Comparing Christmas, Ha-nukkah and Kwanzaa e-cards by Hallmark, American Greetings and Yahoo! Greetings, the ones by Hallmark were the most equitable in their treatment of the three holidays in 2003. There are some real problems with the other two companies.

American Greetings had a slew of tasteless Christmas cards. For example, there was one where elves working with Santa’s laundry hold up his underwear and exclaim, “Man! You think that a guy who can deliver toys all over the world in one night could at least learn to wipe himself a bit better!”

There was also a “Risqué” set of cards that showed a woman stripping suggestively and displaying S&M gear; at one point she’s dressed like an angel, saying, “Ever make an angel in the snow?” At the end, the animation says, “Now that I’ve got your attention, Merry Christmas!”

There was also a category of “Rude” cards, such as the one that listed all the annoying parts of the holiday season, with the comment, “It’s Christmas. Hope yours doesn’t suck.” What was perhaps most telling about American Greetings was the total absence of tasteless Hanukkah and Kwanzaa cards. Indeed, neither of these two holidays merited a “Risqué” or “Rude” section—that was reserved for Christmas.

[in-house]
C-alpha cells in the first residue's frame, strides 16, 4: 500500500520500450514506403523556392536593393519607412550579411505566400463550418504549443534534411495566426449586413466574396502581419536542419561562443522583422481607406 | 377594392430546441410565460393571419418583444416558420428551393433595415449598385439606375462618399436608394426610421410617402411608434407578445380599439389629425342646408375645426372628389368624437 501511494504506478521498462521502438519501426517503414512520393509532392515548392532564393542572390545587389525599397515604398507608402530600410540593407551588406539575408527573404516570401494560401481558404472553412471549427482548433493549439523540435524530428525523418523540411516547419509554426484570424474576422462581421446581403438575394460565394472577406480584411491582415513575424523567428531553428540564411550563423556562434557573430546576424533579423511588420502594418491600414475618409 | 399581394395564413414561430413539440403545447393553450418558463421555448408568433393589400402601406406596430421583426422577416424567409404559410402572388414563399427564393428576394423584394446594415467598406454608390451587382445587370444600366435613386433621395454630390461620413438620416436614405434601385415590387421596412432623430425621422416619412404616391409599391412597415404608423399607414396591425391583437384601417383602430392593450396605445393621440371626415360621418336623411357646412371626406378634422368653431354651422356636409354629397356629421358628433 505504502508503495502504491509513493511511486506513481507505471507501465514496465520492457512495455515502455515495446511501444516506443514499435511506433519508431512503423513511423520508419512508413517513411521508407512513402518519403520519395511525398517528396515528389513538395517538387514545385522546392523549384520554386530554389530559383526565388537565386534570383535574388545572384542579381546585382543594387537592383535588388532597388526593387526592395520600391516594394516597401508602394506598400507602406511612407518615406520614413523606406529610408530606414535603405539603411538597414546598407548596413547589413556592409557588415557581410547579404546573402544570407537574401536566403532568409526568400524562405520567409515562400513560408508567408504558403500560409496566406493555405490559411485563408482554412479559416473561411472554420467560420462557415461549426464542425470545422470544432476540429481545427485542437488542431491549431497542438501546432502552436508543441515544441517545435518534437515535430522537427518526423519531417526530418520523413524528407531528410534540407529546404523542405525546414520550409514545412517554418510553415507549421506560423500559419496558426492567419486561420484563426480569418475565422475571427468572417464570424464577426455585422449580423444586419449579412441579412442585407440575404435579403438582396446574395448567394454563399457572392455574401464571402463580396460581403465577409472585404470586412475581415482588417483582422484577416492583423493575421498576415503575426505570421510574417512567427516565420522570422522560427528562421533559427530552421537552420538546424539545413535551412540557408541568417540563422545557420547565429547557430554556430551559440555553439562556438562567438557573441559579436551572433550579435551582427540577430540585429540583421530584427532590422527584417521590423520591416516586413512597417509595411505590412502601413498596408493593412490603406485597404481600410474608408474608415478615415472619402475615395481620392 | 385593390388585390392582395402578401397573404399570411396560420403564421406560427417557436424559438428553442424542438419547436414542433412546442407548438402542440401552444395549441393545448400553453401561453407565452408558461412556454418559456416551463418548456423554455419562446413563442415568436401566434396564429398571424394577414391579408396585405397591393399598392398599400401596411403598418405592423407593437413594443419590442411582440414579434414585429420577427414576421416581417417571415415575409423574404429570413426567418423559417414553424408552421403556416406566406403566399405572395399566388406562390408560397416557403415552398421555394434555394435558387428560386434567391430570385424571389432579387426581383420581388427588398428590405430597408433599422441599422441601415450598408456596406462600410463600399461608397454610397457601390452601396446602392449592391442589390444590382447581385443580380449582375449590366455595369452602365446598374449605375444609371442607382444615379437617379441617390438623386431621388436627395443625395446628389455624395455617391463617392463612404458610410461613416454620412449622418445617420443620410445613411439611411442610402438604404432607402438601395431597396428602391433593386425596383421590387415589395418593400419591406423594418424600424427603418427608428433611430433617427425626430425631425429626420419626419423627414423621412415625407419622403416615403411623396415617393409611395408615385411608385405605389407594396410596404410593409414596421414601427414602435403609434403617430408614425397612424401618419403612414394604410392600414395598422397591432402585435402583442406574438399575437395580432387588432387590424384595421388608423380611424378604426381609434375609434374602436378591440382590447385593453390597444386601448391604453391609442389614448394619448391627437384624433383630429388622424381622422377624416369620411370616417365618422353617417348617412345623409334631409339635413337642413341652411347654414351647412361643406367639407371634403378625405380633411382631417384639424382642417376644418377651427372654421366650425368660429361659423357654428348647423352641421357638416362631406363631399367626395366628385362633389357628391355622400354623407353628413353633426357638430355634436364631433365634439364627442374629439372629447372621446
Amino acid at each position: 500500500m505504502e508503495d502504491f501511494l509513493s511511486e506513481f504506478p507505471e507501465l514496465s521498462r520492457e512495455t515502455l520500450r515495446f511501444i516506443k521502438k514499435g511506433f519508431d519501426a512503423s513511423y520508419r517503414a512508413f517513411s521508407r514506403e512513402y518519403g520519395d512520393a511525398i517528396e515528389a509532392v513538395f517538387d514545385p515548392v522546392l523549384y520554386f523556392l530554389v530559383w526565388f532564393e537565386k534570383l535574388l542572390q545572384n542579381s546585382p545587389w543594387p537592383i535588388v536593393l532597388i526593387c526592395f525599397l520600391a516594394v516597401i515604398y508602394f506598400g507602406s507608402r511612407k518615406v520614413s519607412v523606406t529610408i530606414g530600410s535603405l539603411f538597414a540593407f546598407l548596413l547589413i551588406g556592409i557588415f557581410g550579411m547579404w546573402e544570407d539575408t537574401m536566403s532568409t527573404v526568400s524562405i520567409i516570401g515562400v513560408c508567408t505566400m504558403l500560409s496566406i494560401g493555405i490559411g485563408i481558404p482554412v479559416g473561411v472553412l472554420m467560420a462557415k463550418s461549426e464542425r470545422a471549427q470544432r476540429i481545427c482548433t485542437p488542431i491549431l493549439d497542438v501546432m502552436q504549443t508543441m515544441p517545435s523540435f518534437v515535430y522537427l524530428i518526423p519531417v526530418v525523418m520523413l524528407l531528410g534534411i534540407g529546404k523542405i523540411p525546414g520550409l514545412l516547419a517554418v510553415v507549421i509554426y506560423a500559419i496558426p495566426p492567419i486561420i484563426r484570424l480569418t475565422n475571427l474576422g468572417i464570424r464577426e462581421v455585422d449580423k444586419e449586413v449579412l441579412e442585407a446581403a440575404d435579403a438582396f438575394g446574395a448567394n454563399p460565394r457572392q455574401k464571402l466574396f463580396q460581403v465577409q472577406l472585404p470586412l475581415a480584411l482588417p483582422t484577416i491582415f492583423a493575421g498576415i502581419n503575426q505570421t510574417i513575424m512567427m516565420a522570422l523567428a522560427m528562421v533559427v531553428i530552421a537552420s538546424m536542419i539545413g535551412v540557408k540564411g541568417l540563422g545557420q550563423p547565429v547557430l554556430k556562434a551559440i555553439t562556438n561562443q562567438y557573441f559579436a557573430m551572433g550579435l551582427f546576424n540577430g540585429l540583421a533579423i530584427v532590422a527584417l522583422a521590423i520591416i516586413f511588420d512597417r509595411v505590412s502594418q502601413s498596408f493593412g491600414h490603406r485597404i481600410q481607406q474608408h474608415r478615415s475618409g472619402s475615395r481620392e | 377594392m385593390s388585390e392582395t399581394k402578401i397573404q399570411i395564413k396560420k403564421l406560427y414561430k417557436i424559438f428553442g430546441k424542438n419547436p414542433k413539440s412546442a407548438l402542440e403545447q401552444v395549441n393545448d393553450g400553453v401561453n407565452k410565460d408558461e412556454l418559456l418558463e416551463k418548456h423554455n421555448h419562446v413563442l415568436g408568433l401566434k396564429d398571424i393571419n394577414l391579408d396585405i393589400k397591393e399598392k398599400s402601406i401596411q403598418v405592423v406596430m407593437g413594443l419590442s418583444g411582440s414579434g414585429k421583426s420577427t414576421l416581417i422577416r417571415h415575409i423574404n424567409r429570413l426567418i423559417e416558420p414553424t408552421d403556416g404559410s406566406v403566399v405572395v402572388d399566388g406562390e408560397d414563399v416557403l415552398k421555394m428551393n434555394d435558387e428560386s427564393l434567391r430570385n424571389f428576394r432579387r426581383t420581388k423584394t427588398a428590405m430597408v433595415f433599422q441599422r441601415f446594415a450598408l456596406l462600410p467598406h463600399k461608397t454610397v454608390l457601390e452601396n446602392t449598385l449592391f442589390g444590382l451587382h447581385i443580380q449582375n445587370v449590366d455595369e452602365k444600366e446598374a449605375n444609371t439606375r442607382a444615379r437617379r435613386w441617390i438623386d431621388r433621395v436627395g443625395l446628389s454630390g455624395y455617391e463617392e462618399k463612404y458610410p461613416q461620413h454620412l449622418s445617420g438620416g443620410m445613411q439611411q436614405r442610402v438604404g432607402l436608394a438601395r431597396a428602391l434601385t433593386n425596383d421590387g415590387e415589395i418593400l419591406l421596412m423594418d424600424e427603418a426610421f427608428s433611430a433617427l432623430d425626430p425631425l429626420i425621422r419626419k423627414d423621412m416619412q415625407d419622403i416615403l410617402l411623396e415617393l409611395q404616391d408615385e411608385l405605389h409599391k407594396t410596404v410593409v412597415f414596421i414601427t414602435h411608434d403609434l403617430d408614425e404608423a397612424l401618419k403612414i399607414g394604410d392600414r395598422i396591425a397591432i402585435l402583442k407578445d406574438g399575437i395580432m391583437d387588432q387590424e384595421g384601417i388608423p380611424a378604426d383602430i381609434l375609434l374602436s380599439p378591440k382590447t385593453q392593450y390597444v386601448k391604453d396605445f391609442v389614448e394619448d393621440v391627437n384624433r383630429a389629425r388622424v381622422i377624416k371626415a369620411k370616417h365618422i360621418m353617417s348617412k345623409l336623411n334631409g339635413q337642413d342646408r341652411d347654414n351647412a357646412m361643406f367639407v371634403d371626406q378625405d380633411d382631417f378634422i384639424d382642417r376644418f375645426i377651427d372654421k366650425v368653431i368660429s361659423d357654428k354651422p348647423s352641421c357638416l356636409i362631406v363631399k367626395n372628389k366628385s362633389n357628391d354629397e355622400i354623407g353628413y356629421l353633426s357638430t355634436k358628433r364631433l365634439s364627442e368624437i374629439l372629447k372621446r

Hanukkah is a minor holiday in the Jewish calendar, but it commands the utmost respect from Yahoo! Greetings. Of the 33 Hanukkah cards in 2003, 26 displayed a Star of David or menorah. Of the 443 Christmas cards, 9 were religious. In other words, 79% of the Hanukkah cards were religious, compared to 2% of the Christmas cards.

Here’s what we said to the media:

      “None of this is by accident. For a couple of decades now, there has been a systematic attempt to dilute the sacred message of Christmas while elevating the prominence of Hanukkah and Kwanzaa (a recent secular invention). This is the fruit of multiculturalism. It is also the fruit of bigotry. Unfortunately, the two phenomena are congenitally related.”
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